The Best Russian Books in English

Forget War and Peace: this blog offers reviews of fun and interesting Russian books in English, links to their Amazon pages, interviews with new and upcoming Russian authors, with the emphasis on Russian genre fiction: LitRPG, science fiction, fantasy, thrillers, romance, mystery and other popular reads.

Monday, December 5, 2011

The Best English Translation of Mikhail Bulgakov's Master and Margarita

Hi all,

Sorry I've been out of touch lately, due to the fact that I've just come back home from the hospital and am now lying here in the lounge (the room closest to the bathroom) with a nice set of stitches across poor old me, which actually heal very nicely. In Russian, we have an appropriate expression, "he/she heals like a dog". The problem is, my nice comfy sick bed couch with its cushions, pillows and duvets now attracts everyone else in the house so in the evenings all four of us, including the actual dog Jack Russel Terrier, end up on it watching TV which leaves very little space for me... and I tell you, I've never watched so much TV in my entire life.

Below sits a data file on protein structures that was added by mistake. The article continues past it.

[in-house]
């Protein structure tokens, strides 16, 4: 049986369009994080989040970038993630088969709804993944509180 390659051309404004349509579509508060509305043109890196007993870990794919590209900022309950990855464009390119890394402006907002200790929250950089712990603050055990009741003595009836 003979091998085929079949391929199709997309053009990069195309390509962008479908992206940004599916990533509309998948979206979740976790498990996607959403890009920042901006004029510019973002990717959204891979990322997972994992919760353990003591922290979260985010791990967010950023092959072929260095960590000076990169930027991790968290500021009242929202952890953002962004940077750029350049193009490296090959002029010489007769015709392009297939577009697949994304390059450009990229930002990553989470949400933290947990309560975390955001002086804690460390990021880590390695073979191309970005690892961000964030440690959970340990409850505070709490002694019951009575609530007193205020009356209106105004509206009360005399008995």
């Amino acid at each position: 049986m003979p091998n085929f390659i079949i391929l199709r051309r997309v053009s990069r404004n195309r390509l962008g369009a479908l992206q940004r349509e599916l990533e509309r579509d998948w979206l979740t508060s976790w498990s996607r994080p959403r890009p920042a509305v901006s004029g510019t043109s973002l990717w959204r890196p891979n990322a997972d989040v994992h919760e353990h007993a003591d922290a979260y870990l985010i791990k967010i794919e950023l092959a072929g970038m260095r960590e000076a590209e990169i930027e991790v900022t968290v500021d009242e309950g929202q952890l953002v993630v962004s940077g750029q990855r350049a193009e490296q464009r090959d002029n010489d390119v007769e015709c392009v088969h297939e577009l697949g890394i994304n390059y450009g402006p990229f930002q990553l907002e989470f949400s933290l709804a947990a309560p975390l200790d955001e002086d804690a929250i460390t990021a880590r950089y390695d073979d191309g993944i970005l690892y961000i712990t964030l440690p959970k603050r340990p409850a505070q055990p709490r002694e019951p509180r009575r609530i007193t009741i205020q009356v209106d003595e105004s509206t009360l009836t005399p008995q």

But I do heal like a dog which is a good thing because I miss my bedroom with its water bed. :-)

Now if I could only have one book by my bedside (and not this terrible box with Christmas commercials), it would undoubtedly be the weirdest of all Russian classics, Mikhail Bulgakov's Master and Margarita. It exists in at least half a dozen English translations, each with its own strengths and weaknesses, but I personally prefer the one done by translators Diana Burgin and Katherine Tiernan O'Connor. Although I have to admit that every M&M translation I've come across contains some factual errors and sadly, this one is no exception, it definitely succeeds in conveying the wild imagery of the original supernatural story.

Oh, and just in case you thought this was a lighthearted fantasy tale Bulgakov churned out off the top of his head -- it is not. A profound researcher and clever plotter, Mikhail Bulgakov made sure that literally every sentence - and I mean every sentence - of Master and Margarita carried bucketfuls of relevant historical and philosophical context, with hidden allusions to dozens of historical works and anecdotes. Not a single word in the entire novel just for the sake of it, if you know what I mean :-) Enjoy!

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